Mediastinal tumors

Distribution according to the origin:
Most mediastinal tumors are of neurogenic (20%), thymoma (20%), lymphoma (13%), or germ cell origin (20%).

Tumors and cysts according to the localisation:
1. Anterior mediastinum (54%):
Thymoma, germ cell tumor, lymphoma, haemangioma, parathyroid adenoma, thymus cyst, lipoma, aberrant thyroid tissue, lymphangioma, lipomatosis.
2. Middle mediastinum (20%):
Enterogenic cyst, mesothelial cyst, lymphoma, thoracic duct cyst, granuloma, foreign body (aspiration, trauma, iatrogen).
3. Posterior mediastinum (26%):
Neurogenic tumors, neurenteric cyst, lymphoma, esophageal tumor.

Clinical features
Clinical features of mediastinal tumors are chest pain, cough, and dyspnoea. However, 2/3 of patients have no symptoms, which increases the chance of a benign lesion. 20-40% of mediastinal tumors are malignant. Characteristic symptoms include chest pain, cough, and fever. Mechanical compression or the infiltration of the mediastinal structures is indicative of malignancy.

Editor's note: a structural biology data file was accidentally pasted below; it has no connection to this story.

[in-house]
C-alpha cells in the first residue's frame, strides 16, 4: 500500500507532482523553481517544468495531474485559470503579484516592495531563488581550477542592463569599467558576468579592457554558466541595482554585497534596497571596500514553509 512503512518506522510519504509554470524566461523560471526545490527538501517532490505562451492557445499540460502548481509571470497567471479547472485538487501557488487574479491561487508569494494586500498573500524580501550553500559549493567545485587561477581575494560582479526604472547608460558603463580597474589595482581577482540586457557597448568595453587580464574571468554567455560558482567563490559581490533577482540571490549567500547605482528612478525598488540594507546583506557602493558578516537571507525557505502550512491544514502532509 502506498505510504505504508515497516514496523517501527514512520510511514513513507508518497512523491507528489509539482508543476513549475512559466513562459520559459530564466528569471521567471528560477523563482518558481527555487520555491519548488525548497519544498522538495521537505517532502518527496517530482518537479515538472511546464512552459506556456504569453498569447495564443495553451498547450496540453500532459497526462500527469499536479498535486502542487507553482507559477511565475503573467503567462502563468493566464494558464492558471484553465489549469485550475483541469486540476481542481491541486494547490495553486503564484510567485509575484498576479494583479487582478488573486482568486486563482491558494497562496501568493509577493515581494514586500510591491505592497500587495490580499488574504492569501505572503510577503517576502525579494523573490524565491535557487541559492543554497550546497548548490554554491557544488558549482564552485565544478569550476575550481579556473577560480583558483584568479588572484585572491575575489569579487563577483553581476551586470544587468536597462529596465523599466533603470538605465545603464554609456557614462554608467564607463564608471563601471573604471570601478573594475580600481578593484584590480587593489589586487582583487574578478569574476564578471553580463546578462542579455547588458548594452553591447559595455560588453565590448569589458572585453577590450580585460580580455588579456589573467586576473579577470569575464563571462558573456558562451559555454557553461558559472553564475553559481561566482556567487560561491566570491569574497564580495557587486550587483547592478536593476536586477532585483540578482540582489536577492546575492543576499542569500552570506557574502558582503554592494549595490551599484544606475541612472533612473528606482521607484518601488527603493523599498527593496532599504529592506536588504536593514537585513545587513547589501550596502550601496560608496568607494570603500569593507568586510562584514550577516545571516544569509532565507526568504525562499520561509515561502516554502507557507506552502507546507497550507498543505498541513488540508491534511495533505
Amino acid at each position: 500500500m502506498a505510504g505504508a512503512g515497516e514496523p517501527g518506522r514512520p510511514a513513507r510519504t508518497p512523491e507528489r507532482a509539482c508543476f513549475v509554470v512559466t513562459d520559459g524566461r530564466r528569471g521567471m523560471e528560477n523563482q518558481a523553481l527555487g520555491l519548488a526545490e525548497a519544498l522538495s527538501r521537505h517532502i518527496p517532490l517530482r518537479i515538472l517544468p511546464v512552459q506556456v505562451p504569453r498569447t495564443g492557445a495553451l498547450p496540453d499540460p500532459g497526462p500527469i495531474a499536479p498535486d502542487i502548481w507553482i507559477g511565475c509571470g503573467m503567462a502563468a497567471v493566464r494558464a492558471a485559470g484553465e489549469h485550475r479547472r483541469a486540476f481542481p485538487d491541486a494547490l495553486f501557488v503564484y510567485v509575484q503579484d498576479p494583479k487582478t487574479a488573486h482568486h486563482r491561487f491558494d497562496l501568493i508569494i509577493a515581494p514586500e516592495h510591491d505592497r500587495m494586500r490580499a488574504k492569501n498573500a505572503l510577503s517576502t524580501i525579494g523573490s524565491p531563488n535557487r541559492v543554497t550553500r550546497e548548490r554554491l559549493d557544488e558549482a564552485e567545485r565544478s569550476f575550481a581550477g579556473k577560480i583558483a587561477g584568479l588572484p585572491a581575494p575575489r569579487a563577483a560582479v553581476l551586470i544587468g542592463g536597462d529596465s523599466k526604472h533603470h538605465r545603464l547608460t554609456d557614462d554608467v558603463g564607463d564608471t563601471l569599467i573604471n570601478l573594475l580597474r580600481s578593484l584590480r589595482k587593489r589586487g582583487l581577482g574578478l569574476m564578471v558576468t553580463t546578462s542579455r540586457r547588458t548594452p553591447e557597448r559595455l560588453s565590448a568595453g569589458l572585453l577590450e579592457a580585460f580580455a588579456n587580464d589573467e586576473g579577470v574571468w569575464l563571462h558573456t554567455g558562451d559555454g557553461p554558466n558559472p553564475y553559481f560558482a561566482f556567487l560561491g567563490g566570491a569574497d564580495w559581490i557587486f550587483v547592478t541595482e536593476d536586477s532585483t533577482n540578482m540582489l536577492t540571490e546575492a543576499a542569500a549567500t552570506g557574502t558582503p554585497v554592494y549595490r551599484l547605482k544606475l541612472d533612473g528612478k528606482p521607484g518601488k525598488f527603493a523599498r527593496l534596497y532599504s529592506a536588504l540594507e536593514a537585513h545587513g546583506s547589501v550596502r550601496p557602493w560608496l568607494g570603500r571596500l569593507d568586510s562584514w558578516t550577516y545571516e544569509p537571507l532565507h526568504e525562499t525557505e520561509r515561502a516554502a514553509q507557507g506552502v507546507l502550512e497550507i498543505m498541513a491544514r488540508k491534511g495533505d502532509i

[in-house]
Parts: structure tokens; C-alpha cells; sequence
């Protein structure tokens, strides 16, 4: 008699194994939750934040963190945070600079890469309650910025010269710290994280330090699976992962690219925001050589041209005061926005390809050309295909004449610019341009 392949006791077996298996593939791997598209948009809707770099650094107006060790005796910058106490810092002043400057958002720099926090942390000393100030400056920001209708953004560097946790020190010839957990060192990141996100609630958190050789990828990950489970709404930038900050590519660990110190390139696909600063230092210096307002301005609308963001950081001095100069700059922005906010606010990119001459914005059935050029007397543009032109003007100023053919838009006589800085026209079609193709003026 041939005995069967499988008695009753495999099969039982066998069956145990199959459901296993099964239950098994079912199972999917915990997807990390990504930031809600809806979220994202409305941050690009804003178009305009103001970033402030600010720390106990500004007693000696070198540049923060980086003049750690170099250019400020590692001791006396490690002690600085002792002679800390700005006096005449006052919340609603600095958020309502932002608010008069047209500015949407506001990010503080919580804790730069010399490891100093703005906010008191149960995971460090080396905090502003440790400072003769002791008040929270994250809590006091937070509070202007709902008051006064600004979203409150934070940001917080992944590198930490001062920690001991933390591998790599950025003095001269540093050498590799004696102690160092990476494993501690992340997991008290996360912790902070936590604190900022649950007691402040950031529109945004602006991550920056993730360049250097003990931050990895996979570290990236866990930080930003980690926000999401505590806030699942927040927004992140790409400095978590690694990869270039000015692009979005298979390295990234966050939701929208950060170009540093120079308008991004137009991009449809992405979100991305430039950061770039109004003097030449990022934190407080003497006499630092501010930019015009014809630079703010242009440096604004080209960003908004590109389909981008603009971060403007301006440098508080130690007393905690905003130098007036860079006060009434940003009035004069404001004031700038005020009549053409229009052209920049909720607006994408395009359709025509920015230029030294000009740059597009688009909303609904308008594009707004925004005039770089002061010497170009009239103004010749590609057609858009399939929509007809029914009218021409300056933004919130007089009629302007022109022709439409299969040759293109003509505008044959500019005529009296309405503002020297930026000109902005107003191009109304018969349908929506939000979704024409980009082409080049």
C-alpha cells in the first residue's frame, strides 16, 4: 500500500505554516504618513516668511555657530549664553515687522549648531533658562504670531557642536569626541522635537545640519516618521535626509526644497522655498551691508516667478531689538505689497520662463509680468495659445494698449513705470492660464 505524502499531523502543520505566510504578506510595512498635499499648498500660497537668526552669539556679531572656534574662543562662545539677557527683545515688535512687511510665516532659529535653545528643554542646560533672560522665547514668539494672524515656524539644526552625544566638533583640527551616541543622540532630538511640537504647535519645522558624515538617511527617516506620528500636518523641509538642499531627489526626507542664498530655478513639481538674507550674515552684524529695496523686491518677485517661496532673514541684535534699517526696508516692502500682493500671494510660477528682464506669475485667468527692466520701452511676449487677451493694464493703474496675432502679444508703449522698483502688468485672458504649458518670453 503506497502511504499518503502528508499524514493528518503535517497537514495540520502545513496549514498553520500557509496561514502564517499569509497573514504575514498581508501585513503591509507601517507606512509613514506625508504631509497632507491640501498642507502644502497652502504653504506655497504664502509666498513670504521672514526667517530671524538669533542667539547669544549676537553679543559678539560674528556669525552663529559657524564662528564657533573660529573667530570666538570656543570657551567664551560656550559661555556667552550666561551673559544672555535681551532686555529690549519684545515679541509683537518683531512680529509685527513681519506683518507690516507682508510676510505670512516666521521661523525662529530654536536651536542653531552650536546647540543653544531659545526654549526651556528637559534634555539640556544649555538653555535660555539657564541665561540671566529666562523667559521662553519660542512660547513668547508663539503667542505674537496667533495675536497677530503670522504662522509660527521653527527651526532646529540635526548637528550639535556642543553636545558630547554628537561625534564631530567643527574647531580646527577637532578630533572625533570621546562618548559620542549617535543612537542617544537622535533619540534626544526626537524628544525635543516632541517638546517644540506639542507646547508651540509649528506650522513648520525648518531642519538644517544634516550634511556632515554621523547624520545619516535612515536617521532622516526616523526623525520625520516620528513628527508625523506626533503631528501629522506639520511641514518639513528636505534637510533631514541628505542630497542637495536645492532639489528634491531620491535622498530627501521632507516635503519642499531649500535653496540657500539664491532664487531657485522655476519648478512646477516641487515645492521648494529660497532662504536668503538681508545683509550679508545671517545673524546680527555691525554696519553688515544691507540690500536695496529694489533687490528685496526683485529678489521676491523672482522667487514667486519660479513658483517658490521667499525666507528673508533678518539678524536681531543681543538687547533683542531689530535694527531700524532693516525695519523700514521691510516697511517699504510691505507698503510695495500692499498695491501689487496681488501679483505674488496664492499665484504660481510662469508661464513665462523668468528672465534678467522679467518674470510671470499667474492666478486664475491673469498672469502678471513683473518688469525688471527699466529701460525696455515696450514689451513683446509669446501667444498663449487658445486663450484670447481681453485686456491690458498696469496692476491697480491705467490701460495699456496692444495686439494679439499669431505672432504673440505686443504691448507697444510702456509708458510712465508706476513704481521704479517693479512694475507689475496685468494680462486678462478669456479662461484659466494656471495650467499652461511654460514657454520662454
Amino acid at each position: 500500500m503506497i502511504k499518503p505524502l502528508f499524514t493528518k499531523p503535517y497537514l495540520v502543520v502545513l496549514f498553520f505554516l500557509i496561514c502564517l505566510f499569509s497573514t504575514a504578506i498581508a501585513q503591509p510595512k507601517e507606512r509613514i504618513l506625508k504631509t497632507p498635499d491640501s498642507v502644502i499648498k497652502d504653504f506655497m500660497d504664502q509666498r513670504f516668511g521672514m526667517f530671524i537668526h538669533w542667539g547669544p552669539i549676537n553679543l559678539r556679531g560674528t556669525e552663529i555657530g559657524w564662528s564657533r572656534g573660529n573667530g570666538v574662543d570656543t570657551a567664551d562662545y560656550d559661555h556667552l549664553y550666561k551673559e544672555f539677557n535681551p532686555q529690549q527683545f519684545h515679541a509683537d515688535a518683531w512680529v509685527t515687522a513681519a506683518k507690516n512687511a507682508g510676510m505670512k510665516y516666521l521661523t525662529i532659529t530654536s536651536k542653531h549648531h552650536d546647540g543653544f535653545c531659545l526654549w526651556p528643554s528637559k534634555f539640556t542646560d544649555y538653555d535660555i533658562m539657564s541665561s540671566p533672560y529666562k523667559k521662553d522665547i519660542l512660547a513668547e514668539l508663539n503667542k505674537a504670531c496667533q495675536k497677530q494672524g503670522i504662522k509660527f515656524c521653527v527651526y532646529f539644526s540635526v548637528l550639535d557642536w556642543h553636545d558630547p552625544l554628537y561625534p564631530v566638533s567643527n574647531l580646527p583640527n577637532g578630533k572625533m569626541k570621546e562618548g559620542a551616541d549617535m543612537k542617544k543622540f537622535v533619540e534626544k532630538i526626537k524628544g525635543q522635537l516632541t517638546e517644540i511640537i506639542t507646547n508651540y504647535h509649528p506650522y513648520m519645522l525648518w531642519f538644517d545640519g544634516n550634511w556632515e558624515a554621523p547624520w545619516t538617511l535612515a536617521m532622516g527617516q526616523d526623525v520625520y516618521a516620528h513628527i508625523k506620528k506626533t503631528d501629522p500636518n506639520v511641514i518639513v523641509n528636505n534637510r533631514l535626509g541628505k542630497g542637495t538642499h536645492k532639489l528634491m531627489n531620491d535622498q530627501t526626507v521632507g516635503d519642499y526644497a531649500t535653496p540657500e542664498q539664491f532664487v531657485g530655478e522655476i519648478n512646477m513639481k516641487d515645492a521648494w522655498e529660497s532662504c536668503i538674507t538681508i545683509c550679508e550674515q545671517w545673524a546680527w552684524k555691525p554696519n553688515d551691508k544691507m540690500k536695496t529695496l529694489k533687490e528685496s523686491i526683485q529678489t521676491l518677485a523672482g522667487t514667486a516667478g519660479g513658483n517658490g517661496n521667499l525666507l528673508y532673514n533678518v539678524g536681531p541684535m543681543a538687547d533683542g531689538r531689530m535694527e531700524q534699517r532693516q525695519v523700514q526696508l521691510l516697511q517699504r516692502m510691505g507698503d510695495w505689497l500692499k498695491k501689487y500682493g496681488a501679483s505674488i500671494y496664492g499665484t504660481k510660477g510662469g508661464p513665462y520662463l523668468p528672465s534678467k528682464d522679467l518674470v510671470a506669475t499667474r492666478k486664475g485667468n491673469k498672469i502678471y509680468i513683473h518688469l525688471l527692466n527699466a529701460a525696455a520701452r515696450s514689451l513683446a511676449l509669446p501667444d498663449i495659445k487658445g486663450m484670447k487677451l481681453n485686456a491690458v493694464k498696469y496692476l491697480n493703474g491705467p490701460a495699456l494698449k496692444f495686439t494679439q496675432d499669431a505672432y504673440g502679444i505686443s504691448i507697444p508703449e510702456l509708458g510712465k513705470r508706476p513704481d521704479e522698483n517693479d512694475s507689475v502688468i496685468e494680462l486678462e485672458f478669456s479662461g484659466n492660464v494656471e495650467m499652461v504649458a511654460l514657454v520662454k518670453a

Imaging diagnosis
Chest radiograph shows tumor localisation, with or without calcification. CT, particularly MDCT with or without contrast, shows chest wall infiltration, multifocal structures, and vertebral column infiltration. MRI is more sensitive for vascular infiltration and for intracardiac pathology (substernal goiter, thymoma).

Malignant lymphomas
Malignant lymphomas have symmetric mediastinal enlargement (hilar lymph node enlargement). In malignant lymphomas, wide range of lung manifestations occurs. In fact, 30-40% of Hodgkin’s lymphomas are associated with lung manifestation.

Leukemias show a similar appearance such that beyond the mediastinal lymphadenomegaly, interstitial and alveolar (reticular and nodular) shadows can be observed.

Report: enlarged lymph nodes can be observed in the level of the superior mediastinum forming a conglomerate.

31. Hodgkin disease, bidirectional chest radiograph (PA, lateral)
45 year old male, investigated for cervical lymph node enlargement, enlarged lymph nodes are at the right side of middle mediastinum, close to the hilum.


32. Mediastinal sarcoma. Chest radiograph and CE CT (cor. rec.)
54 year old woman. CT: round soft tissue mass in the 6th segment and the middle lobe in the left lung parenchyma. Large left pleural effusion causing the compression atelectasis of the lung parenchyma. Appr. 14x12 cm large inhomogeneous soft tissue mass in the LLL dislocates the diaphragm downwards. (by the contribution of Zsuzsanna Monostori, MD, PhD)